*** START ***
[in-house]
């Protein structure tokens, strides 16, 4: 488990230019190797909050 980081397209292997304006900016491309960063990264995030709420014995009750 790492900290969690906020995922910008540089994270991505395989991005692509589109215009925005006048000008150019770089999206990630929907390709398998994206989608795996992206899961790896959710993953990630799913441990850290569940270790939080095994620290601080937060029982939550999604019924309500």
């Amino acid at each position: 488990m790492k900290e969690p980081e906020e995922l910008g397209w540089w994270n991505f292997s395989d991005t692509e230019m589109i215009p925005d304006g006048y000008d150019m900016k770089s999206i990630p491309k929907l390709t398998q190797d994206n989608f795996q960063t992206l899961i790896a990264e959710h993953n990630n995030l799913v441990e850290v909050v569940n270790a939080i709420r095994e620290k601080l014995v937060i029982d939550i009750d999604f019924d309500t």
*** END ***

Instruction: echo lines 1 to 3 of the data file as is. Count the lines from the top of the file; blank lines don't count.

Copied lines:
[in-house]
């Protein structure tokens, strides 16, 4: 488990230019190797909050 980081397209292997304006900016491309960063990264995030709420014995009750 790492900290969690906020995922910008540089994270991505395989991005692509589109215009925005006048000008150019770089999206990630929907390709398998994206989608795996992206899961790896959710993953990630799913441990850290569940270790939080095994620290601080937060029982939550999604019924309500």
């Amino acid at each position: 488990m790492k900290e969690p980081e906020e995922l910008g397209w540089w994270n991505f292997s395989d991005t692509e230019m589109i215009p925005d304006g006048y000008d150019m900016k770089s999206i990630p491309k929907l390709t398998q190797d994206n989608f795996q960063t992206l899961i790896a990264e959710h993953n990630n995030l799913v441990e850290v909050v569940n270790a939080i709420r095994e620290k601080l014995v937060i029982d939550i009750d999604f019924d309500t």